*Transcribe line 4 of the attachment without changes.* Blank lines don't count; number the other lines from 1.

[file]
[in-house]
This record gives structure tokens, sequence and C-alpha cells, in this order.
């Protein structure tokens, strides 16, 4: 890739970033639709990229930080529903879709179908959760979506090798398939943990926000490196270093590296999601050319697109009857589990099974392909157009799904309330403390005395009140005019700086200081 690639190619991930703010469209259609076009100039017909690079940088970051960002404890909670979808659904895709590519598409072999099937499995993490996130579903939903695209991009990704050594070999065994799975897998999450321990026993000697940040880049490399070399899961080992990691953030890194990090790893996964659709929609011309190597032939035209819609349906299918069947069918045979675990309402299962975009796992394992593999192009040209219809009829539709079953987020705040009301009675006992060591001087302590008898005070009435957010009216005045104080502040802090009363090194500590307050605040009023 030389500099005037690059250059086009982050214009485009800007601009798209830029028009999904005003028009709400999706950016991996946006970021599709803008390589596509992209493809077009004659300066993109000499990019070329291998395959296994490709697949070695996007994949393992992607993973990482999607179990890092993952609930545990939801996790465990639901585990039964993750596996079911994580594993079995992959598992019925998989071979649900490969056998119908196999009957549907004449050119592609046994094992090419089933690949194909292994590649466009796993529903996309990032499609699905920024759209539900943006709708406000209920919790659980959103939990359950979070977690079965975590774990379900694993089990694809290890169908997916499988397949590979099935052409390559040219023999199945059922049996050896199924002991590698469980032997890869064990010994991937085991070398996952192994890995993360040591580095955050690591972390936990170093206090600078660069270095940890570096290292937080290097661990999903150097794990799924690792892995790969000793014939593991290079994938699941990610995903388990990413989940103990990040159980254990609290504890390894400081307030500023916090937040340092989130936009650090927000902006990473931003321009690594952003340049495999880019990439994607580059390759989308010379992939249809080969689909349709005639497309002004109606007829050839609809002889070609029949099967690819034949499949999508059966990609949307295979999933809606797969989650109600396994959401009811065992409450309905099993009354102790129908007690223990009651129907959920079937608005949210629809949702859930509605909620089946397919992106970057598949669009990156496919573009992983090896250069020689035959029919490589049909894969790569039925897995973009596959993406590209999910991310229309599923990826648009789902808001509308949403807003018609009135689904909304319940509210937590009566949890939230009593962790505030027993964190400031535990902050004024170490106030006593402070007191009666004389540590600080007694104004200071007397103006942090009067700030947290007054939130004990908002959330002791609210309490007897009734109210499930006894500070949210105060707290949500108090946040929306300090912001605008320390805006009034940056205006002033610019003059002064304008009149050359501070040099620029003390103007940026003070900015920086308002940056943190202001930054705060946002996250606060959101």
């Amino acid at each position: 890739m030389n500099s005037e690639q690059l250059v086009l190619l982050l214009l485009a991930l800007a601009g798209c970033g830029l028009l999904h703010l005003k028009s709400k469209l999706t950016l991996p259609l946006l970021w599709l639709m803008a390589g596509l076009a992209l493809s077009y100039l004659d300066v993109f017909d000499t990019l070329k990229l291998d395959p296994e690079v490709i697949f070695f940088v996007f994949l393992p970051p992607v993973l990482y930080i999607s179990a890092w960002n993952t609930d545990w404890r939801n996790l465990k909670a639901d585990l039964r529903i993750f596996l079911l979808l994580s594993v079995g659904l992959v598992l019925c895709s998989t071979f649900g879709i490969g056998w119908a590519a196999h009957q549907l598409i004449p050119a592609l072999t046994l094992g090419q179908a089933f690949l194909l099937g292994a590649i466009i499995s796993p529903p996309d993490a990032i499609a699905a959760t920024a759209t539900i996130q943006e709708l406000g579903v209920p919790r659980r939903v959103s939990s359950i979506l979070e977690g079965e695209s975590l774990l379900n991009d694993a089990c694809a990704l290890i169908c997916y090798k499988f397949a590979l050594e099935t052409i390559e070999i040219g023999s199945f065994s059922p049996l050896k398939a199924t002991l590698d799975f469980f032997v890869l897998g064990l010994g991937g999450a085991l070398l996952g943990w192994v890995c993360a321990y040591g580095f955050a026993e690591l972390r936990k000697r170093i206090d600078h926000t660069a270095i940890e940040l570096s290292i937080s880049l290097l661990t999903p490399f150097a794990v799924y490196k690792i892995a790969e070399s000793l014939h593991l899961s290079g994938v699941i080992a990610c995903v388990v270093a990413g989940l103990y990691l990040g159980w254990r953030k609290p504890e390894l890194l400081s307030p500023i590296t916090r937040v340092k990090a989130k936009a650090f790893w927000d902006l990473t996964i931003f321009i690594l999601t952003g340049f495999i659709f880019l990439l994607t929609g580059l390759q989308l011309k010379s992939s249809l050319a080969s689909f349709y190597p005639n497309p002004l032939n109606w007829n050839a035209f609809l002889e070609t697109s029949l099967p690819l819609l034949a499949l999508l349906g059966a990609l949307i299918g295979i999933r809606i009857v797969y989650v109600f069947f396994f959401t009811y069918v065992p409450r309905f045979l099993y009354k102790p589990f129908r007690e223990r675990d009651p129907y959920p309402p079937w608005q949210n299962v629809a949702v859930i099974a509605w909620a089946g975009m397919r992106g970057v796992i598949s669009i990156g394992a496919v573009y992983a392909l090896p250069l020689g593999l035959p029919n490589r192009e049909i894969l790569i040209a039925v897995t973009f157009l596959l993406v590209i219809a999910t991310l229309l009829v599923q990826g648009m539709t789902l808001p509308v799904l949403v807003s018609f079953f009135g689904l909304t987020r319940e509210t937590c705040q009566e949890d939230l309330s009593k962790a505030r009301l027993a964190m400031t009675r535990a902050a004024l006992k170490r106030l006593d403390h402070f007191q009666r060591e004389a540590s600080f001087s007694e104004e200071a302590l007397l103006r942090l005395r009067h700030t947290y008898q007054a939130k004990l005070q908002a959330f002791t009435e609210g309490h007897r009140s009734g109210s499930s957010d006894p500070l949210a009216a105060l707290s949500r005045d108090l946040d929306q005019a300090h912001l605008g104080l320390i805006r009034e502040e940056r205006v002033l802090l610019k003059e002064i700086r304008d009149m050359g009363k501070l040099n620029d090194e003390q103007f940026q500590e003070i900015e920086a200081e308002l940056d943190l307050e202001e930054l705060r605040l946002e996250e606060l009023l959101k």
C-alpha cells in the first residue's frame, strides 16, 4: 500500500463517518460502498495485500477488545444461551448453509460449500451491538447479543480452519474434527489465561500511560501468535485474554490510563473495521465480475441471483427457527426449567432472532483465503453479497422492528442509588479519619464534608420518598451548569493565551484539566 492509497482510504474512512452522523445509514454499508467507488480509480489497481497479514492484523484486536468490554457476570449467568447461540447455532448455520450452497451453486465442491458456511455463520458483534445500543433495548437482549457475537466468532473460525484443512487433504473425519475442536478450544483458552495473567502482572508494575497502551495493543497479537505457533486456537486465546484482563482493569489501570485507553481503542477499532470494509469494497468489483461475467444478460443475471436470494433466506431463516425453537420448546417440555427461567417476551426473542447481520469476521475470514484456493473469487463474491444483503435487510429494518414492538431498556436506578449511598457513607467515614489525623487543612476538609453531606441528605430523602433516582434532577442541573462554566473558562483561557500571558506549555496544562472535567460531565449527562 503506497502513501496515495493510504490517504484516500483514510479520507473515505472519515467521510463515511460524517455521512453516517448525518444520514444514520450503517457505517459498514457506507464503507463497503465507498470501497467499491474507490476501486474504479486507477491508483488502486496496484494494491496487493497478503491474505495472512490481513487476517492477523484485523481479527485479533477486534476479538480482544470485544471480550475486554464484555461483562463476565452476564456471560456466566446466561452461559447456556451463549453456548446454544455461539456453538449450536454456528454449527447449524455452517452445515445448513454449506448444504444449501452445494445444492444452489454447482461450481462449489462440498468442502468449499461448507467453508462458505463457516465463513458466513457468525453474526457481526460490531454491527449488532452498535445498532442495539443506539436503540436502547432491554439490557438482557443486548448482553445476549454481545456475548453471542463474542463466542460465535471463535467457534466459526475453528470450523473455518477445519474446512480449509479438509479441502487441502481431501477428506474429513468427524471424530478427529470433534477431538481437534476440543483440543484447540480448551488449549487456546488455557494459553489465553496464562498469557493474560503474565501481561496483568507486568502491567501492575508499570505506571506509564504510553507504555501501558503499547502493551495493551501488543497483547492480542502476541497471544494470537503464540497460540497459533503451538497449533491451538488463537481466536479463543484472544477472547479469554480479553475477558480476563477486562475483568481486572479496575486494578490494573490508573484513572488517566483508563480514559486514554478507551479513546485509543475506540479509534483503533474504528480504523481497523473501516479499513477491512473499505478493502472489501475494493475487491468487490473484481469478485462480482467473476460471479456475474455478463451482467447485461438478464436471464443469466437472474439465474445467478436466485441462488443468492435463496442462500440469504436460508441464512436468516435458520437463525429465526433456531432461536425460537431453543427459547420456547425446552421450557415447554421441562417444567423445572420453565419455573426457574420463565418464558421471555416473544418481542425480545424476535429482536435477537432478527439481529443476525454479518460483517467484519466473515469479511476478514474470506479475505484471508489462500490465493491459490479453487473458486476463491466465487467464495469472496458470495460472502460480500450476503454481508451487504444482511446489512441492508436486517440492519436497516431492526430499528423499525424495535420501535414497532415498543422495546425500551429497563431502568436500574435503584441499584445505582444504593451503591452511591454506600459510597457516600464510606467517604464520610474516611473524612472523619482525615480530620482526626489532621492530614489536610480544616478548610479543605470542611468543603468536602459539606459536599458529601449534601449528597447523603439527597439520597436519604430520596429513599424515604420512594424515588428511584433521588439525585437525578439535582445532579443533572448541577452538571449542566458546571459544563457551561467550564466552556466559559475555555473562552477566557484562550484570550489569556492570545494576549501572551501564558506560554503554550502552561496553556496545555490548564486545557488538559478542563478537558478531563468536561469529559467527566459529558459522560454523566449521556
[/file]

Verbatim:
């Amino acid at each position: 890739m030389n500099s005037e690639q690059l250059v086009l190619l982050l214009l485009a991930l800007a601009g798209c970033g830029l028009l999904h703010l005003k028009s709400k469209l999706t950016l991996p259609l946006l970021w599709l639709m803008a390589g596509l076009a992209l493809s077009y100039l004659d300066v993109f017909d000499t990019l070329k990229l291998d395959p296994e690079v490709i697949f070695f940088v996007f994949l393992p970051p992607v993973l990482y930080i999607s179990a890092w960002n993952t609930d545990w404890r939801n996790l465990k909670a639901d585990l039964r529903i993750f596996l079911l979808l994580s594993v079995g659904l992959v598992l019925c895709s998989t071979f649900g879709i490969g056998w119908a590519a196999h009957q549907l598409i004449p050119a592609l072999t046994l094992g090419q179908a089933f690949l194909l099937g292994a590649i466009i499995s796993p529903p996309d993490a990032i499609a699905a959760t920024a759209t539900i996130q943006e709708l406000g579903v209920p919790r659980r939903v959103s939990s359950i979506l979070e977690g079965e695209s975590l774990l379900n991009d694993a089990c694809a990704l290890i169908c997916y090798k499988f397949a590979l050594e099935t052409i390559e070999i040219g023999s199945f065994s059922p049996l050896k398939a199924t002991l590698d799975f469980f032997v890869l897998g064990l010994g991937g999450a085991l070398l996952g943990w192994v890995c993360a321990y040591g580095f955050a026993e690591l972390r936990k000697r170093i206090d600078h926000t660069a270095i940890e940040l570096s290292i937080s880049l290097l661990t999903p490399f150097a794990v799924y490196k690792i892995a790969e070399s000793l014939h593991l899961s290079g994938v699941i080992a990610c995903v388990v270093a990413g989940l103990y990691l990040g159980w254990r953030k609290p504890e390894l890194l400081s307030p500023i590296t916090r937040v340092k990090a989130k936009a650090f790893w927000d902006l990473t996964i931003f321009i690594l999601t952003g340049f495999i659709f880019l990439l994607t929609g580059l390759q989308l011309k010379s992939s249809l050319a080969s689909f349709y190597p005639n497309p002004l032939n109606w007829n050839a035209f609809l002889e070609t697109s029949l099967p690819l819609l034949a499949l999508l349906g059966a990609l949307i299918g295979i999933r809606i009857v797969y989650v109600f069947f396994f959401t009811y069918v065992p409450r309905f045979l099993y009354k102790p589990f129908r007690e223990r675990d009651p129907y959920p309402p079937w608005q949210n299962v629809a949702v859930i099974a509605w909620a089946g975009m397919r992106g970057v796992i598949s669009i990156g394992a496919v573009y992983a392909l090896p250069l020689g593999l035959p029919n490589r192009e049909i894969l790569i040209a039925v897995t973009f157009l596959l993406v590209i219809a999910t991310l229309l009829v599923q990826g648009m539709t789902l808001p509308v799904l949403v807003s018609f079953f009135g689904l909304t987020r319940e509210t937590c705040q009566e949890d939230l309330s009593k962790a505030r009301l027993a964190m400031t009675r535990a902050a004024l006992k170490r106030l006593d403390h402070f007191q009666r060591e004389a540590s600080f001087s007694e104004e200071a302590l007397l103006r942090l005395r009067h700030t947290y008898q007054a939130k004990l005070q908002a959330f002791t009435e609210g309490h007897r009140s009734g109210s499930s957010d006894p500070l949210a009216a105060l707290s949500r005045d108090l946040d929306q005019a300090h912001l605008g104080l320390i805006r009034e502040e940056r205006v002033l802090l610019k003059e002064i700086r304008d009149m050359g009363k501070l040099n620029d090194e003390q103007f940026q500590e003070i900015e920086a200081e308002l940056d943190l307050e202001e930054l705060r605040l946002e996250e606060l009023l959101k």